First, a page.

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How the housing crisis could be solved – Legal and General

by: Craig Hall, new build manager, Legal & General Mortgage Club
  • 29/11/2016
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How the housing crisis could be solved – Legal and General
With Theresa May’s promise to tackle the housing crisis gaining traction in the Autumn Statement, the government has set out a clear plan to ensure work is underway in addressing the gap between housing supply and demand.

It’s now time for words to be met with action. Government, housebuilders and lenders must all work together to create an environment that supports those looking to buy new build.

Supporting all tenures

The commitment to build thousands of homes is to be welcomed, but housing policy should also be targeted to address our most vulnerable.

While a relaxation of restrictions on grants to allow a wider range of housing types is to be welcomed, we need to go further, tackling the shortage of retirement ready homes which comprise just 2% of housing stock. A failure to do so would make it even harder for 3.3m over-55s to downsize and free up housing for growing families.

Nearly four decades of Right to Buy has also dried up existing social housing. Council-owned properties bought by their tenants have not been replaced in similar numbers, meaning the waiting times for social housing have only increased.

Government must be an enabler in these sectors, incentivising investment and housebuilders to support projects that house Britain’s most vulnerable.

Innovate to succeed

Support for new, innovative construction methods is also vital if the government is to meet its housing targets.

Offsite modular homes are becoming an increasingly viable option, speeding up construction times and making more efficient use of labour and material. These homes could be the answer to rapidly increase construction and affordability in the market. At Legal & General, we are proud to be developing our modular housing initiative, and we welcome the government’s support of these new construction methods with the £3bn housebuilding fund.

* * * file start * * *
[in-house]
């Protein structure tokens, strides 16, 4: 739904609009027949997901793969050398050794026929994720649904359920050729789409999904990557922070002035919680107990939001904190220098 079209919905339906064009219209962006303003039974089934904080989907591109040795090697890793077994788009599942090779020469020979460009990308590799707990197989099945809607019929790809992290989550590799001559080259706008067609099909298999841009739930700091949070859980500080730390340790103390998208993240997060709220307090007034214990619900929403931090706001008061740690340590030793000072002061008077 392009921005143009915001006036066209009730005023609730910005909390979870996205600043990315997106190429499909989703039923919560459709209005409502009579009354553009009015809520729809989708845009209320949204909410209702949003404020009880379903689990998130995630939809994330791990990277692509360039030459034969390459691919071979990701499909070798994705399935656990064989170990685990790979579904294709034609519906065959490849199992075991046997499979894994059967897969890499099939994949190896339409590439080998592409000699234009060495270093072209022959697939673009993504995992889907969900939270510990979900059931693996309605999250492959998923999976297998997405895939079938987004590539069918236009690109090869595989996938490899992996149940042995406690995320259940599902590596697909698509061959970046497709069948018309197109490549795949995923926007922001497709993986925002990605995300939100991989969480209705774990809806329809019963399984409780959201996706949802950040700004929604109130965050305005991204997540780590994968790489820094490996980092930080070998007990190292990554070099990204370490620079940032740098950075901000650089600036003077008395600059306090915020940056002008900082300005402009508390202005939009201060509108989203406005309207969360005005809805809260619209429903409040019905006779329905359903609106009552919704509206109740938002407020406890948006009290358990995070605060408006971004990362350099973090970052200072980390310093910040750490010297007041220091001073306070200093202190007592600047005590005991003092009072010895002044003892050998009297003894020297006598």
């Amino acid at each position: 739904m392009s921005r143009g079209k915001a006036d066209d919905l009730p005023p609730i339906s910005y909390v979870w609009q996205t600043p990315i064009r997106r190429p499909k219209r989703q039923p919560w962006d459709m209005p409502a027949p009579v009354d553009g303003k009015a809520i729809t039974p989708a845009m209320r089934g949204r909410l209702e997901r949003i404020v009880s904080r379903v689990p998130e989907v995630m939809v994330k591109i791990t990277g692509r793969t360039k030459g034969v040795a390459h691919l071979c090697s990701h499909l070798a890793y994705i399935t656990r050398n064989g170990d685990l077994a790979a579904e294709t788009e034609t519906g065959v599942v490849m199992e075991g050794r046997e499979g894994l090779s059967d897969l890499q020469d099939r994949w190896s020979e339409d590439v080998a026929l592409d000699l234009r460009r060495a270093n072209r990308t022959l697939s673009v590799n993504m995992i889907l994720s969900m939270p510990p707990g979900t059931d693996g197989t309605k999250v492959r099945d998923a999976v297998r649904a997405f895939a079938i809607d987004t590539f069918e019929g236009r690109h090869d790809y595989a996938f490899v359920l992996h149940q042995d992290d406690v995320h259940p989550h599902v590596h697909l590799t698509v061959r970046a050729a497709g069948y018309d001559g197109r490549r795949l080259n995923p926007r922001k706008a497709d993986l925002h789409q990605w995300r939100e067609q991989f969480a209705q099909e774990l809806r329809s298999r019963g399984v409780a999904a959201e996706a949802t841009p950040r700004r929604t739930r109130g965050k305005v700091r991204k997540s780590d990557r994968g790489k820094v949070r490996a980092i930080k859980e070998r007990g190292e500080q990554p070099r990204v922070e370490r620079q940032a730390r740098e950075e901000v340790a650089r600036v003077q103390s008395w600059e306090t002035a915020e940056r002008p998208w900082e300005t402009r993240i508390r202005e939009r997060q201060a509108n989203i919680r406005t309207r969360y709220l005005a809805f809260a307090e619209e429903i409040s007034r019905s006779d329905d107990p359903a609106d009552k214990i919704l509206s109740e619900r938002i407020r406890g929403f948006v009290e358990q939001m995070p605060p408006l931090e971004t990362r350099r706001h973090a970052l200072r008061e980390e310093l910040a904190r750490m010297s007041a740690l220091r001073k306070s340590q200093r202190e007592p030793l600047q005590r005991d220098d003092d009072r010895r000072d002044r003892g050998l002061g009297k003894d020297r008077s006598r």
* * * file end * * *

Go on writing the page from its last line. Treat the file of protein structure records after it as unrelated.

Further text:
Growing market support

However, it is not the sole responsibility of the government to get our housing market on the move. Lenders also have a crucial role to play.

Since the launch of Legal & General Mortgage Club’s new build proposition in January 2014, we have seen the market expand from a reliance on just two lenders to a wide variety. 2016 has also seen more lenders build and expand their new build offerings, and we will continue to work with our lender partners, helping to expand and improve their propositions.

However, there is more to be done. For a start, there must be more parity in LTV rates to bring ratios in line with other residential mortgages. The market must also look to support Discounted Marketing Sale properties that provide homes in the communities for those on lower incomes and for local people. Too few lenders provide mortgages for these schemes, while some housebuilders remain concerned about the impact on their private sales. The industry must work closely with government to support the construction of starter homes; increasing the number of mortgages available for these schemes and helping more people onto the housing ladder.

The fourth tenure

Finally, shared ownership has become an ever more popular option for first-time buyers and it’s great to see lenders signing up to the Help to Buy Shared Ownership scheme. However, we want to see more lenders entering this market.

Lenders must look to back the ‘fourth housing tenure’, working with housing associations to remove any preconceived fears about shared ownership. It’s with this support that shared ownership could increase to circa 30,000 new homes per annum by 2020, from a current figure of around 10,000 a year.

With the government clearly pressing ahead to increase housing supply, the foundations for a housebuilding revolution have been laid. It is now up to the mortgage market and housebuilders to do their part and create a favourable environment that supports prospective homeowners, and those ‘just about managing’ onto the ladder.

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